The Great Gatsby by F. Scott Fitzgerald

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If that greatness resides anywhere in the fundamentally messy spectacle of Gatsby, most would agree that it is in the fact that he remains faithful to his vision come what may. Odysseus is the deceiver, the trickster par excellence of European literature, but he still always loves Penelope and he longs to return to her. That, of course, corresponds to Gatsby’s great desire, and it is his saving grace: in a sense he actually dies for Daisy, willing as he is to protect her identity as the driver of the car that killed Myrtle – and the reader is permitted by Fitzgerald to think that he is shot while still believing in his Penelope (though Nick’s narration adds a necessary degree of uncertainty and ambiguity on this point). In his faithfulness to Daisy, or rather to his idea of Daisy, Fitzgerald implies that Gatsby is able, in his own way, to ‘beat on, boats against the current’ and his history is truly a story because he never compromises his vision, unlike Nick or Tom or Daisy or Jordan. Gatsby’s love for his idea of Daisy – whether it is labelled romantic, deluded, obsessive or with any other relevant term – is possibly the only significant unambiguous element in the whole novel. This fact, in itself, serves to highlight what makes the book his story more than anyone else’s.

Indeed, despite the fact that he lives five years of his life in a state of obvious delusion, it is the inspiration – the longing – which that delusion gives him that allows Gatsby to sail through the ambiguities of East Coast America in the twenties strangely unsullied – perhaps, in a way, because he becomes for the reader more of a mythical individual than a breathing human person. For all the other characters, the moral ambiguities of their place and time allow them far too much leeway. In such a world, it is possible for Nick to have a drunken one-night stand with a married photographer (if, indeed, it happened), he can write letters to his semi-fiancée back home and still have an affair with a girl from Jersey City, and he can string along Jordan Baker for as long as he wants to, and he never really has to face up to the consequences of his actions. Granted, he returns a wiser man to the ‘real snow’ of his birthplace, but the temptation to exploit this new world of ambiguity – as do Tom, Daisy and Jordan – is always there. Which of the two worlds is to be preferred – the old or the new – is something Fitzgerald never makes completely clear. It is important, for example, that Nick’s Mid-Western sensibilities are challenged – he needs to be a little inebriated by Gatsby’s ‘blue lawns’ – but Tom and Daisy, who more than any other of the major characters of the book live their lives in the new, glamorous, world of ambiguity that Fitzgerald describes, are finally dismissed as shallow people so rich that they can safely ignore the mess they leave behind them. All of the others fade from view – and rightly so – while it’s always Gatsby the reader remembers long after closing the pages of the novel.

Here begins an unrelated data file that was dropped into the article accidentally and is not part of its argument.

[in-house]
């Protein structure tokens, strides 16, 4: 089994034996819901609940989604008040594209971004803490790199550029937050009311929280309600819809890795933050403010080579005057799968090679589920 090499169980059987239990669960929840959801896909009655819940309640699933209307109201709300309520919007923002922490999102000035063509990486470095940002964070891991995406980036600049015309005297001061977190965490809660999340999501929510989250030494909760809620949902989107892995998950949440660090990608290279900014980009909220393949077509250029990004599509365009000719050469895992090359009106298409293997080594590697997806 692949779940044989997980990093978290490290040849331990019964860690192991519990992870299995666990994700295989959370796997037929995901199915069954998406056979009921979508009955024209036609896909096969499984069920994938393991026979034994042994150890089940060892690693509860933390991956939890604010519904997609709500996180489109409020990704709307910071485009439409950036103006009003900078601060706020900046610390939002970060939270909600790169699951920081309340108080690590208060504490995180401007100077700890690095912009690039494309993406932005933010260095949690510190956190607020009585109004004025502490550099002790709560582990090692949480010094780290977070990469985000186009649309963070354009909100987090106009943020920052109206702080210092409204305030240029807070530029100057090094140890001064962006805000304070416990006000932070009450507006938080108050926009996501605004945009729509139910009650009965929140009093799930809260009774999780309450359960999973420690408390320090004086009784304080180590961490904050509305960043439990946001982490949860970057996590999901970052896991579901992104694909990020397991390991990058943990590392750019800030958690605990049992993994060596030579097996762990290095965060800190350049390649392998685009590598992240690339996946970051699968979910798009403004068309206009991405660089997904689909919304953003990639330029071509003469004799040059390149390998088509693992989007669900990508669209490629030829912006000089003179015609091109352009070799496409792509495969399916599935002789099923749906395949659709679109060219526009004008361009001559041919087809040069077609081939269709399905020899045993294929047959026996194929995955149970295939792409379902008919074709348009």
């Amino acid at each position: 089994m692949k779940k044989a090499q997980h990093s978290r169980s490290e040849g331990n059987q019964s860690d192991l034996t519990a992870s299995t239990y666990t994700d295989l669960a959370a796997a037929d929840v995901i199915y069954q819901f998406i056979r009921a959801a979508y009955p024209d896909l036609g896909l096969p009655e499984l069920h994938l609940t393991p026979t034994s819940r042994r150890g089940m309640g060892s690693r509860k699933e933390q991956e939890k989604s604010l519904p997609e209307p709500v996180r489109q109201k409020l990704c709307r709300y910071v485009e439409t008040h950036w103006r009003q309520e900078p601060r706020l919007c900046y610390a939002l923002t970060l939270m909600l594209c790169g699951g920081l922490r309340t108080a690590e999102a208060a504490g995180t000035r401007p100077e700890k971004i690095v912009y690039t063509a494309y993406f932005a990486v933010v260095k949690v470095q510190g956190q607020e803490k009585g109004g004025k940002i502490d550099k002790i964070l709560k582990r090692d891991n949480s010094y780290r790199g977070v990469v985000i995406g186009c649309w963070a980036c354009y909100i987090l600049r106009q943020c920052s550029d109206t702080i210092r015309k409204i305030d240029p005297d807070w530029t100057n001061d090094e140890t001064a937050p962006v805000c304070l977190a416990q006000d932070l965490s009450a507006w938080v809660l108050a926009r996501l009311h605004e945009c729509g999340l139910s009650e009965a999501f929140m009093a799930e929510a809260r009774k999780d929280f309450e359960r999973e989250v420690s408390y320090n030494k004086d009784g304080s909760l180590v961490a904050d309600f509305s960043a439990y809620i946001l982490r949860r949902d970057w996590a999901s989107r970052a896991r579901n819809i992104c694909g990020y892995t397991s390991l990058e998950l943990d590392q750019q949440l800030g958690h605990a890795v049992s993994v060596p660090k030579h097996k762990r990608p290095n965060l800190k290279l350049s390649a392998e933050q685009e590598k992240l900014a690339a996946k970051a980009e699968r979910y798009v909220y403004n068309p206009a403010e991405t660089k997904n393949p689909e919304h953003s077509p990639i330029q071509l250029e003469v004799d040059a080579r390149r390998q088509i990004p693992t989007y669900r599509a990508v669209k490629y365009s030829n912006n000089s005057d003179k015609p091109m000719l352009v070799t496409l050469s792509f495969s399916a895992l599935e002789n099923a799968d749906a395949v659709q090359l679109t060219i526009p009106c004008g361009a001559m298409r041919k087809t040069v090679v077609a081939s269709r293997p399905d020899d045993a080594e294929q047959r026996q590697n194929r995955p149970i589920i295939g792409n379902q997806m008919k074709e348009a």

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F. Scott Fitzgerald
the Unkindness of Ravens If you have found our critical notes helpful, why not try the first Tower Notes novel, a historical fantasy set in the time of the Anglo-Saxon invasions.

Available HERE where you can read the opening chapters.

The Unkindness of Ravens by Anthony Paul